I’m trying to figure out who is putting so much pressure on young adults to achieve something “great,” without preparing them to do so. The worst thing to tell a child is that he or she can “be whatever he or she wants to be.” Trite encouragements as these MUST be paired with activities that instill discipline and mental toughness and the competitive spirit necessary for them to achieve their goals. Without such activities, they’re basically being told that they’re losers and lazy if they don’t achieve something great. At some point, the inflated self-esteem that comes from everyone telling them that they’re so talented so special so wonderful that they can do anything will implode the fragile ego, leaving a person destroyed, devoid of self-esteem and self-confidence. I see so many of these kids with so much self-esteem, yet they have little self-confidence because deep down, they know that they haven’t achieved enough or have the skills and mental toughness to justify their sense of self. I’m convinced that those with inflated self-esteem will never have the self-confidence to face failure and difficulties.
According to some sociologist, in a post-industrial society such as ours, there’s been a shift among the working class from seeking confirmation from church and community to seeking esteem. Working class kids used to work to not become a burden, to take care of their family. Now, working class kids dream big and will pay a lot of money to acquire, for instance, a formal education or whatever else they think it takes to realize their dream. They don’t, however, realize that it’s not degrees or the right clothes and car that will get them to where they want to be. It’s all about skills, mindset, and attitude. By the time they figure that out, they’re pushing 30 years old, are aimless and unfocused, and have nothing to show for their college degree (in social science or humanities from middling school). It’s sad to read a resume from a 28 year old who makes a big deal out of junior year abroad in Spain. That year abroad will likely be the peak of her life.
There were a few who understand what it takes to achieve greatness. In all cases, they either came from Upper Middle Class neighborhoods with highly competitive high schools, or in one case, grew up in a small town but attended a highly competitive college. Doesn’t mean they’re not lazy and unfocused. The one who attended an Ivy League type college had a spotty resume and admitted to being lazy and unfocused (we liked him a lot). It just means that he won’t die from envy because he knows what it takes to get something. He knows what the competition looks like, he just can’t motivate himself to compete with them.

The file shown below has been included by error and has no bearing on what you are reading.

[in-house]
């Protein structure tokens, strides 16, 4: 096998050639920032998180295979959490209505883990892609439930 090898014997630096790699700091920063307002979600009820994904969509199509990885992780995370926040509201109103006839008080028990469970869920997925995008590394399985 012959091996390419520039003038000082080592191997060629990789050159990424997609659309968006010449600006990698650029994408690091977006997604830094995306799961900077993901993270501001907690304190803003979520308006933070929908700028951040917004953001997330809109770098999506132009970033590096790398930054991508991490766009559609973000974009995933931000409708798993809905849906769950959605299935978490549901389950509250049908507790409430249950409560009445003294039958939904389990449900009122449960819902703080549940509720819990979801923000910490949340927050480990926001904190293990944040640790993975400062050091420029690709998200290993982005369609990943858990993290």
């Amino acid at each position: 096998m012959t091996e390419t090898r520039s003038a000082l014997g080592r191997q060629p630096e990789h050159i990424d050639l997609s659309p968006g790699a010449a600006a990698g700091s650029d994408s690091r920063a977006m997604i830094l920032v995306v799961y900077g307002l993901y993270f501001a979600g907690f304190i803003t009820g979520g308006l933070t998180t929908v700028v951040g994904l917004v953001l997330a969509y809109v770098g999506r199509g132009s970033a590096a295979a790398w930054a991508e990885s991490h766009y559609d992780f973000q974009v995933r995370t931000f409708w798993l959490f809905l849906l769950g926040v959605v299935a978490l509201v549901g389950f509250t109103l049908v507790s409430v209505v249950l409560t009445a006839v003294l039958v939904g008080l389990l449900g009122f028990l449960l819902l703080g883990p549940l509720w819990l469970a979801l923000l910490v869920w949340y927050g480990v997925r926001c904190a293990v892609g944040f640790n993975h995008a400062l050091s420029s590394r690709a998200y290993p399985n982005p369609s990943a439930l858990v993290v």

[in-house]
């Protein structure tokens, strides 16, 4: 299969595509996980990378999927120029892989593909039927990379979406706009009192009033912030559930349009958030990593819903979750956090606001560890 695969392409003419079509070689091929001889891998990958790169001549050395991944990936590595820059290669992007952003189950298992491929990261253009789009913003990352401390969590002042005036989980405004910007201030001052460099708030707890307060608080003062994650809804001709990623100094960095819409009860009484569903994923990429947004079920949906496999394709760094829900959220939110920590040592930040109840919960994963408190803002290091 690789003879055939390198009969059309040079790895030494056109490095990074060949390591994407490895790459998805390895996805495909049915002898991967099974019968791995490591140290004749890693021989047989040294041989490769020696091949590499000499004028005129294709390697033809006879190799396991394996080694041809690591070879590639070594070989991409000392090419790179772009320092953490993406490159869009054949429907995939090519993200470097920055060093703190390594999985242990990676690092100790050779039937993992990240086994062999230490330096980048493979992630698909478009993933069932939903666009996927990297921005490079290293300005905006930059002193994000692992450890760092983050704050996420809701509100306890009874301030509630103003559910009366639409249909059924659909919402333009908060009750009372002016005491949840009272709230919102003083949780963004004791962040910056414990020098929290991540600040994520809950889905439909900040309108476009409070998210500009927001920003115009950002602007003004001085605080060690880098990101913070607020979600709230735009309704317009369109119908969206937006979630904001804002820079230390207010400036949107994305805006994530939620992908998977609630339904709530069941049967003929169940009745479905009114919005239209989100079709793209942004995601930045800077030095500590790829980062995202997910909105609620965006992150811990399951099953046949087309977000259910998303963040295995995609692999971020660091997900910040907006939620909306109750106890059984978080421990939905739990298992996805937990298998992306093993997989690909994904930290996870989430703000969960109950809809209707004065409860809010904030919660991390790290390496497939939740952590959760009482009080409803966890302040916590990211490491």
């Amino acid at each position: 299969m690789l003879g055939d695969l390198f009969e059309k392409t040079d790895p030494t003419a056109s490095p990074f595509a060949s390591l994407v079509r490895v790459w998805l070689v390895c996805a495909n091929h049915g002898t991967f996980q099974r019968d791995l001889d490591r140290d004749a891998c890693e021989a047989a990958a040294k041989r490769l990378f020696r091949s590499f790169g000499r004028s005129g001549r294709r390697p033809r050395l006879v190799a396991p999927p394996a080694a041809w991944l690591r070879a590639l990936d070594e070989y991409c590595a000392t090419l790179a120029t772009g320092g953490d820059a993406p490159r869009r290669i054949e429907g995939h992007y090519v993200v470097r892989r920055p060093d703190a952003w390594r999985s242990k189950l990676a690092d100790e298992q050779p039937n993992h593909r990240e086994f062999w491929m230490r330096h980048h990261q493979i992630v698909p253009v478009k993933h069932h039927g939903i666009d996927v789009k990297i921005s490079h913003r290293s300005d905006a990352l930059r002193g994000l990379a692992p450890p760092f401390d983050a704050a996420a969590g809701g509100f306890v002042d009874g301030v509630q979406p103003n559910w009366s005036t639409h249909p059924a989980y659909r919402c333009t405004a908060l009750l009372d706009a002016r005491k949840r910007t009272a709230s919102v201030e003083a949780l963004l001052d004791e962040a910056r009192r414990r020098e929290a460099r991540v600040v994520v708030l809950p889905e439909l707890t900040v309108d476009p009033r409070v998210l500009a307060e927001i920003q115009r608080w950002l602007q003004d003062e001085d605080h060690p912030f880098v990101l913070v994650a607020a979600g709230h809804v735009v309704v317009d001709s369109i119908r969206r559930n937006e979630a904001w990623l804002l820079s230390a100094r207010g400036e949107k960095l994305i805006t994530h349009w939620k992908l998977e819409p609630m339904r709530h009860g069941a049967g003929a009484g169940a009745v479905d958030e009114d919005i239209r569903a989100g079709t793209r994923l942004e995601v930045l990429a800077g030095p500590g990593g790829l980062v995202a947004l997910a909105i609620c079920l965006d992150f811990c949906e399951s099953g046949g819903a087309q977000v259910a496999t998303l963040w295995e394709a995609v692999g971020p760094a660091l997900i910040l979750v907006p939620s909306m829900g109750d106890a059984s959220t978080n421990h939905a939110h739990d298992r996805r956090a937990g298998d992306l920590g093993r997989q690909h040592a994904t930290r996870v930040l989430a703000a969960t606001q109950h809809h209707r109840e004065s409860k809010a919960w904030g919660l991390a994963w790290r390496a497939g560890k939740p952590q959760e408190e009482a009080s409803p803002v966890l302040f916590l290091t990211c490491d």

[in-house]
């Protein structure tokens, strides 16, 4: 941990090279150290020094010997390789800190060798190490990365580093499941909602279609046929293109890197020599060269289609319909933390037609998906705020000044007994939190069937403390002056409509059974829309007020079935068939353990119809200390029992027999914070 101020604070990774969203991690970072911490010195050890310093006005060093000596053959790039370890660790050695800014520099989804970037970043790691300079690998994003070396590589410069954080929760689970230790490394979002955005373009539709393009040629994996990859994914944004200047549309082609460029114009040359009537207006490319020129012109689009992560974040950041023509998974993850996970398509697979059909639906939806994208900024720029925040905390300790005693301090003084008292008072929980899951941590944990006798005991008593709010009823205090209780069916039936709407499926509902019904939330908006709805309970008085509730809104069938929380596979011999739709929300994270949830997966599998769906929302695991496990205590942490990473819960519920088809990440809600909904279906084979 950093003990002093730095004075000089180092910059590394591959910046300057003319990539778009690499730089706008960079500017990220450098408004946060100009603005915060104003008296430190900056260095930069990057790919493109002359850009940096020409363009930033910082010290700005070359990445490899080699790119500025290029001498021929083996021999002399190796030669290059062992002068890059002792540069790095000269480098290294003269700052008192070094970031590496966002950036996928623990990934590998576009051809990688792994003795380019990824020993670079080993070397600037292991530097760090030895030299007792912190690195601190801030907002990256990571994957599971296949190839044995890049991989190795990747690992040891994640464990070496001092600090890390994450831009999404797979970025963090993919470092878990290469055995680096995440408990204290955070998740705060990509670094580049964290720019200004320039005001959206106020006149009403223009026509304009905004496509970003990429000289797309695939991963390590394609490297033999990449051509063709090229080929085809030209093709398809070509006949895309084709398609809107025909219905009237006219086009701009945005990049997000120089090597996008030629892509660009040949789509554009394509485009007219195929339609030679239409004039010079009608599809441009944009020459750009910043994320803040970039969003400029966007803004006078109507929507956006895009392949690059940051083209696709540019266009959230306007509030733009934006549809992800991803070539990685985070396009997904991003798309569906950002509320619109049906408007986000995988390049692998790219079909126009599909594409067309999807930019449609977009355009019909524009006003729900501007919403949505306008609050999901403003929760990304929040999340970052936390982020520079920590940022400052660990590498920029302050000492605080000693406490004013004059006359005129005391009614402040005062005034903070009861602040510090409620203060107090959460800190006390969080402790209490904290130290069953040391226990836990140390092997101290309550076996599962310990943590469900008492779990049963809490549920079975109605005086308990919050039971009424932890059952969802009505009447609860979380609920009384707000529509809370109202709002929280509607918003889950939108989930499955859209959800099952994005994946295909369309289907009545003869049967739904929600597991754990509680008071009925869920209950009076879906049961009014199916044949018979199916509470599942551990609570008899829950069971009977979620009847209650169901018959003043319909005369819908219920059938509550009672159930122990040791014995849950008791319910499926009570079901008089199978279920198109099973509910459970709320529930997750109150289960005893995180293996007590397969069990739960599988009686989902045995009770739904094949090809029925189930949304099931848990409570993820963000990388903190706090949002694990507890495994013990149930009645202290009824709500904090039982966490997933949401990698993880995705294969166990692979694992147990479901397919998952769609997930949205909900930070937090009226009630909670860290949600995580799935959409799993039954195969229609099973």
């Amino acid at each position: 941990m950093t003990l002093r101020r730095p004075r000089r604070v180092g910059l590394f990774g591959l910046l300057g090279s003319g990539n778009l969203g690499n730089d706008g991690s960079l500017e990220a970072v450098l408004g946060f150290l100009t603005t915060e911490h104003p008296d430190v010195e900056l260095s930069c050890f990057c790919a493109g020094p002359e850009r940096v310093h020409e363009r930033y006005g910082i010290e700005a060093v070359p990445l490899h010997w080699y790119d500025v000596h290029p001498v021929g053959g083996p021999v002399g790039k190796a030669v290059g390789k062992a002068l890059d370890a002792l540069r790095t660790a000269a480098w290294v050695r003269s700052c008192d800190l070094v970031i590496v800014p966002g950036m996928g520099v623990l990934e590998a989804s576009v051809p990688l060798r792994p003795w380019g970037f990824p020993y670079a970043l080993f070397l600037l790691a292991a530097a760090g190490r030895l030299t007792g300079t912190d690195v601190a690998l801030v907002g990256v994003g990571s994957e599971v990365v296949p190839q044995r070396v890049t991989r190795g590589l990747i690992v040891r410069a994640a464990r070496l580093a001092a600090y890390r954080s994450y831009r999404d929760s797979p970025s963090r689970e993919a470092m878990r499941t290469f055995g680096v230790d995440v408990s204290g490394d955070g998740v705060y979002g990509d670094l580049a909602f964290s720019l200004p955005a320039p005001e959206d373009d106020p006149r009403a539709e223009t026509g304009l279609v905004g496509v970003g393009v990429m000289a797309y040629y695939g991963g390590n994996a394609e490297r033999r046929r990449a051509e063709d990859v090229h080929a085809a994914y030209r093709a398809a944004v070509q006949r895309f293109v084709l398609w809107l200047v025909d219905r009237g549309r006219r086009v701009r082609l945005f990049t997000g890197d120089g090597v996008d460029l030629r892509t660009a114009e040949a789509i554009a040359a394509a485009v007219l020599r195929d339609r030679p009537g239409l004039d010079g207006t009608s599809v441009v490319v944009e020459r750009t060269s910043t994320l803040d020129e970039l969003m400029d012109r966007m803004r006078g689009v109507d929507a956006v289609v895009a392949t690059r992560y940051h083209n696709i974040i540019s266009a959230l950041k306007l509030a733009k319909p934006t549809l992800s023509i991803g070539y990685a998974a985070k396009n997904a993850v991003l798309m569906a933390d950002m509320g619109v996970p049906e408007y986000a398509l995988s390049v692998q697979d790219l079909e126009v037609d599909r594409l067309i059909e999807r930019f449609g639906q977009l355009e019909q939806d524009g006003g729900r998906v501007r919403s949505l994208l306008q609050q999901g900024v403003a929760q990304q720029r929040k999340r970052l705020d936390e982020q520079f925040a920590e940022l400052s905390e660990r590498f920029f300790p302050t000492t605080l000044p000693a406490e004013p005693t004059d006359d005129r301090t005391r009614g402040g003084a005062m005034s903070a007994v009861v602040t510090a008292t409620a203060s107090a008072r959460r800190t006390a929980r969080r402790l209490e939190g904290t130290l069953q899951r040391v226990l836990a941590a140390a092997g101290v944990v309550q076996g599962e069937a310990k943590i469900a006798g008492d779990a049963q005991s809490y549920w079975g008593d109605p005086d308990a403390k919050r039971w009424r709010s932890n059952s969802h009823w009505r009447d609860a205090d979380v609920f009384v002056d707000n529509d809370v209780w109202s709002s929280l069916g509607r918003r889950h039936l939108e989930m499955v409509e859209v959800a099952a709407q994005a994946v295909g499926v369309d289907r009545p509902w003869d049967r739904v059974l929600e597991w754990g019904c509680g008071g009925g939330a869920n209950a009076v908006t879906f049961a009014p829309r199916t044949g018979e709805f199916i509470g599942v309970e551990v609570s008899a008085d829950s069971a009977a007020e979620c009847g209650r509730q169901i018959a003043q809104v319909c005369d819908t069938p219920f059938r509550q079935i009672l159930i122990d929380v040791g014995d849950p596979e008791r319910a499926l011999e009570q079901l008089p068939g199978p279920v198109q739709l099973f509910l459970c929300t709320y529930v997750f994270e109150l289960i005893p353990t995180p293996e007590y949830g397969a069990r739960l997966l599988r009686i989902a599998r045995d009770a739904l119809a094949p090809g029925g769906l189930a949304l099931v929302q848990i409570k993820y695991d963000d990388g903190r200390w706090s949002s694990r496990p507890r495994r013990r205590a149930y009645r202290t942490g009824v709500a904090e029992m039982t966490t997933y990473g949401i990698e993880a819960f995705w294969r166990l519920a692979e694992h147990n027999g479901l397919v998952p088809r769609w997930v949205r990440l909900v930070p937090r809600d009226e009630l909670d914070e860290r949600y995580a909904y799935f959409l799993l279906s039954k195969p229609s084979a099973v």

We don’t produce employees who eventually go crazy from envy. We generally try to get employees to put away pipe dreams and to focus on not becoming a burden to society by matching skills and interest with a realistic career path.
Quick summary of findings:
Suspect a quarter of applicants are borderline sociopaths (hired one, doing well).
Mentally tough applicants tended to have upper/upper-middle class and lower class backgrounds. Applicants from working class backgrounds tended to score lowest on mental toughness. Suspect this is because the poor grow tough from being poor, while the wealthy make sure their kids develop mental toughness by sending them to highly competitive and stressful schools like Lakeside. Middle class parents, desirous of the best for their children, mistakenly believe that the wealthy coddle their kids and thus do so with their own.
Applicants with highest standards tended to come from upper/upper-middle class applicants.
Applicants with highest sense of entitlement came from working class backgrounds.
Upper class background applicants and those who’ve been exposed to highly competitive environment (attend a top 20 college) were most likely to describe themselves as “lazy.” They also had best leadership potential.
The most arrogant applicants were the also the most inept and lazy, failing to even google “Kofi Annan.”
Most applicants have trouble researching for facts. Many, for instance, were unable to distinguish between political propaganda and fact when searching for number of hours Walmart CEO works. Some were simply too lazy to google “Kofi Annan.”
Half of applicants came off as hippies. We’ll hire hippies, but we make it clear that we’re more blue-collar intellectual than a hippie establishment.